“We can prepare parents for situations when they encounter things that are unexpected, but we can’t tell them everything that can happen in birth,” she explains. “‘What do you do when you don’t know what to do?’ is one of our mantras.”
Bobro says that having a baby can also have positive, practical effects on other areas of life. “Women are very motivated to figure things out, but you can’t figure everything out when it comes to giving birth. And we also tend to procrastinate a lot, but you can’t put off having a baby when you’re pregnant, you’ve got to get on with it. There are lessons to be learned.”
While the woman is, of course, the focus of attention during pregnancy and delivery, Bobro says that the father-to-be also has work to do and an important role to play. Part of that takes place before the birth.
“When the woman is having contractions, she doesn’t want to be worrying about what her husband is thinking, and whether it’s okay for her to make a lot of noise. So he has to be in the right place emotionally before the birth, too.”
Bobro says Birthing from Within is designed to accommodate that. “The partner supporting the woman must also get some preparation to provide the necessary support. We have to honor the fact that they will be seeing a person they love going through pain and, if they are not prepared, they can be traumatized.
They may be worried they cannot ‘fix’ the situation. I tell fathers their job is to get comfortable with being uncomfortable.”
The Birthing from Within approach also includes postnatal sessions to help mothers and fathers process some of what they went through during the birth and, possibly, bring out and deal with some deep-seated trauma or other negative baggage sparked by the delivery process.
“Several months after the birth we have the mothers and fathers come back and ask them to talk about the experience,” says Bobro. “I ask the fathers about the moment they were in absolute awe of what their partners were doing. The father casts his mind back and suddenly accesses a memory he may have forgotten about. It may be a moment of eye contact between him and the mother during a quiet hour. Some say ‘I saw inside her how determined she was.’” The sessions can produce some surprising revelations for both partners. “The mother may say she thought her husband was grossed out by the whole birth, but when he talks about it at the session, she gets a completely different picture.”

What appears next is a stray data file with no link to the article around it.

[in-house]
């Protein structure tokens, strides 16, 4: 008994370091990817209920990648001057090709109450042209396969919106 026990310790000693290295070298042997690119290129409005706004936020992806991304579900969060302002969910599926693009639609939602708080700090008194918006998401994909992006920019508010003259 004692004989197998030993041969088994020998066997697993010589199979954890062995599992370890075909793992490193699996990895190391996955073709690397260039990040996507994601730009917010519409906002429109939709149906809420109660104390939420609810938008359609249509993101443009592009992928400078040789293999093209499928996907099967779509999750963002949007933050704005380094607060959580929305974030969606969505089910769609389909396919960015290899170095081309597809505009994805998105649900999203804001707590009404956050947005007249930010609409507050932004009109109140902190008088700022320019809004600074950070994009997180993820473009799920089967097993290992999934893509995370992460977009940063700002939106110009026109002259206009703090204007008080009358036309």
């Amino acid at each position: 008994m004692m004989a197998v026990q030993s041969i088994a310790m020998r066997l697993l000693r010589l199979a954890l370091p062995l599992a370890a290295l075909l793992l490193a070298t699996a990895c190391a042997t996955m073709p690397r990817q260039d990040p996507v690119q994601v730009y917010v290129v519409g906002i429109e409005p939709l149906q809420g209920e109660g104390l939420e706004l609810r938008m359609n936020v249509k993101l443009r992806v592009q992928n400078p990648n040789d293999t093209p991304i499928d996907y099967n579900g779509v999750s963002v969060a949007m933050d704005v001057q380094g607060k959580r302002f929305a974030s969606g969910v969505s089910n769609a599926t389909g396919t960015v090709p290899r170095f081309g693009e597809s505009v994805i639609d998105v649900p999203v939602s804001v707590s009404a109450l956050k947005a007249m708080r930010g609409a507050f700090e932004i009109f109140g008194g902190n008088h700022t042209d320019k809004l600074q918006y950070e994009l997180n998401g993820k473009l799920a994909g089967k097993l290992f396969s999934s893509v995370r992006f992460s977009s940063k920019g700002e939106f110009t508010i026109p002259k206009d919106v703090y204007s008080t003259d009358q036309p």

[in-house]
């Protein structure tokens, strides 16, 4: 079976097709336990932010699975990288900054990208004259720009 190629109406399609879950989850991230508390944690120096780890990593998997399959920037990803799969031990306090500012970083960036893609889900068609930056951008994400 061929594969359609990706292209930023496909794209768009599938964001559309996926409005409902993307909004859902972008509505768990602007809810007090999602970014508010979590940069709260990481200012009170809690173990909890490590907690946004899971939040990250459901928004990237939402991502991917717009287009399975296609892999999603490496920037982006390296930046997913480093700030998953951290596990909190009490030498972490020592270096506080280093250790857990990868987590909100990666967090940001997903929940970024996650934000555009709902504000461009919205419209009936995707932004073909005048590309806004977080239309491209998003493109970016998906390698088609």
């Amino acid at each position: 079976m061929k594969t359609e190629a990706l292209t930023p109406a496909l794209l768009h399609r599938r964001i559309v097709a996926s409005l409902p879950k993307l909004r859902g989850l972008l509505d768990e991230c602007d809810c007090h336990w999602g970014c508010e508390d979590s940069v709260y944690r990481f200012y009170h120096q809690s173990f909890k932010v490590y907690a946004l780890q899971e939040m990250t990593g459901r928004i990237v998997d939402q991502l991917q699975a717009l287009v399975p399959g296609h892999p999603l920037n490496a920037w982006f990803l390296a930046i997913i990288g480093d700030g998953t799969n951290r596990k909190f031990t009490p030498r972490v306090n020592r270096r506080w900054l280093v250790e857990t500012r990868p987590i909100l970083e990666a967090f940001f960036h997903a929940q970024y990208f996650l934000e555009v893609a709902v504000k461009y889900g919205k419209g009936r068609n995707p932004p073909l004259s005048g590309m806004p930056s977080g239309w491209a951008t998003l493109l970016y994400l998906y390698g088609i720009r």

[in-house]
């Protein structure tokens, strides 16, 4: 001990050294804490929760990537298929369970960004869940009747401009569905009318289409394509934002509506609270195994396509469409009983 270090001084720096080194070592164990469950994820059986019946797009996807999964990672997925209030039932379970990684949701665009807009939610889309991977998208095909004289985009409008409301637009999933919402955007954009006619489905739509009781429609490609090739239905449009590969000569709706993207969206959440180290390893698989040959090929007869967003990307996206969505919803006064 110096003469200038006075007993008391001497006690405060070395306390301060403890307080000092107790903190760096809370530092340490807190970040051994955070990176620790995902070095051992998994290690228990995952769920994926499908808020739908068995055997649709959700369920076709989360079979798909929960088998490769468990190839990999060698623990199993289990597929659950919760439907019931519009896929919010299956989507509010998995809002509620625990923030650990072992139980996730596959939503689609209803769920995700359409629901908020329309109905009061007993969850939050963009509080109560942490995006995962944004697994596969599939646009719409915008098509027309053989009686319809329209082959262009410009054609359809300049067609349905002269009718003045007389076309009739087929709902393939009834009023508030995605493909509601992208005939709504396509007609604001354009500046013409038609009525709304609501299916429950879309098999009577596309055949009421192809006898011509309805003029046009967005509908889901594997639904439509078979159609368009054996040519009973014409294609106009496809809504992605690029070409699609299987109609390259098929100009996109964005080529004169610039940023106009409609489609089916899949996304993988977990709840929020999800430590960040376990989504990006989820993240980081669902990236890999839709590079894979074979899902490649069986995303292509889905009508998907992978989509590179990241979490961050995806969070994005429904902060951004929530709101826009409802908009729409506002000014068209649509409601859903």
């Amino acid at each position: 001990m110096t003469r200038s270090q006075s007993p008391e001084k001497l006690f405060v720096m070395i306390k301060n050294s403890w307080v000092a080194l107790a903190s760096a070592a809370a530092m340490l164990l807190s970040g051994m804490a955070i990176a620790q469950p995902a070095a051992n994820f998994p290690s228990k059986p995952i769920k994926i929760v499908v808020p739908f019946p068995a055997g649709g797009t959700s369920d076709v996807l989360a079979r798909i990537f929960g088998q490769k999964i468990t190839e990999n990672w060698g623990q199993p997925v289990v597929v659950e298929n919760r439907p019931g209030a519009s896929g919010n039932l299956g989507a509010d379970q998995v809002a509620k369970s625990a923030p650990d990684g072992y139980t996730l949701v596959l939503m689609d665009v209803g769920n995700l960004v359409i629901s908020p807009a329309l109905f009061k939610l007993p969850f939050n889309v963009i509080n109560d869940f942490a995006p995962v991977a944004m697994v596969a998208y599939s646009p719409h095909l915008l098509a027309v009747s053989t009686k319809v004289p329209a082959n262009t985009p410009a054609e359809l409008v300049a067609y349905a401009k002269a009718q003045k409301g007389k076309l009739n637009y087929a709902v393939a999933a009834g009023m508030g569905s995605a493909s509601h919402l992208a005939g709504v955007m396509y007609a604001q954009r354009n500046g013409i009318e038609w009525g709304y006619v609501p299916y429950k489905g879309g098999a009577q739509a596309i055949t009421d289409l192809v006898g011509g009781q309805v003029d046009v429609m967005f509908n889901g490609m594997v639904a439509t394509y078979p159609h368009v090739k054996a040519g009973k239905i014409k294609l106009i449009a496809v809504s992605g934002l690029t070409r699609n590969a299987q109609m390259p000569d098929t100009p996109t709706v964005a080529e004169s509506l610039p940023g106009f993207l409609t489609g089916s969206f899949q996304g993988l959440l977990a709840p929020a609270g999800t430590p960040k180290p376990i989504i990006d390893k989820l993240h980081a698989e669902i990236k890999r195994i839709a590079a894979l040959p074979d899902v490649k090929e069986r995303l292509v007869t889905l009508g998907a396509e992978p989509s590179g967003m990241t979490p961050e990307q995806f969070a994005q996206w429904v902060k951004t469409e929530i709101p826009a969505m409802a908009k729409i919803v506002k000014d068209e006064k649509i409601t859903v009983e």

Bobro also says the popular image of the paternal performance is not always a flattering one.
“Our culture makes fun of births, and especially the father’s role,” she notes. “In movies, fathers often pass out or are seen to be helpless. That’s a huge disservice to the men. They have a place to share the emotional experience of birth.”
Bobro also brings some of her formal education into play at the sessions. “I studied art history at university, and art can be a powerful tool in processing the birth experiences. One of the things I do at the post-partum sessions is to ask the mothers and fathers to draw something that expresses the birth experience.”
That frequently provides surprising added value.
“Some say they haven’t drawn since they were at school, or that they didn’t know they could draw. That is also a positive aspect of the process.”
England also brings extracurricular elements into her Birthing from Within work, incorporating topics such as birth trauma, Cesarean birth, prenatal nutrition, storytelling, visualizations and hypnosis at workshops and conferences all over the world.
There is also an important art-based stage in the prenatal Birthing from Within process that involves the parents putting the way they envisage the progress of the birth process into specific graphic form.
“I ask the couples to make a chalk-on-paper drawing of a birth labyrinth, one continuous path that coils back on itself,” explains Bobro, adding that the session does not always run smoothly from start to finish but that there is an important cerebral and mind-set benefit to be had.
“Sometimes they think it is a bit odd, but once they get going, it can become a bit of a meditative activity.
They move into the right brain, which the mother will use in the birth. She will probably be less verbal, which comes from the left side, and she moves into the more intuitive side, the side of stories, images and songs. A woman can more easily access that in labor, and we drop the seeds for that to happen during the pregnancy.”
Once the drawings are complete, the prenatal workshop participants discuss their creations. “We talk about how labor is like a labyrinth, with twists and turns, and with an unknown length. But it is also clear that you will get there in the end.”
Bobro is quick to point out that the drawing session is not aimed at producing any Rembrandts or even any Doonesbury images. “The focus is on art as a tool of learning, and maybe discovering a new aspect and opening a door a little bit, and not necessarily making a pretty picture to show the world.”
The session participants often leave with food for thought ahead of the approaching birth.
“Often a father-to-be may go away with a new question.
He may want to ask his mother about his own birth. Sometimes he may make a drawing in which his wife looks really big and he looks really small. That could make him change his mind about not needing someone else, like a doula, at the birth,” says Bobro.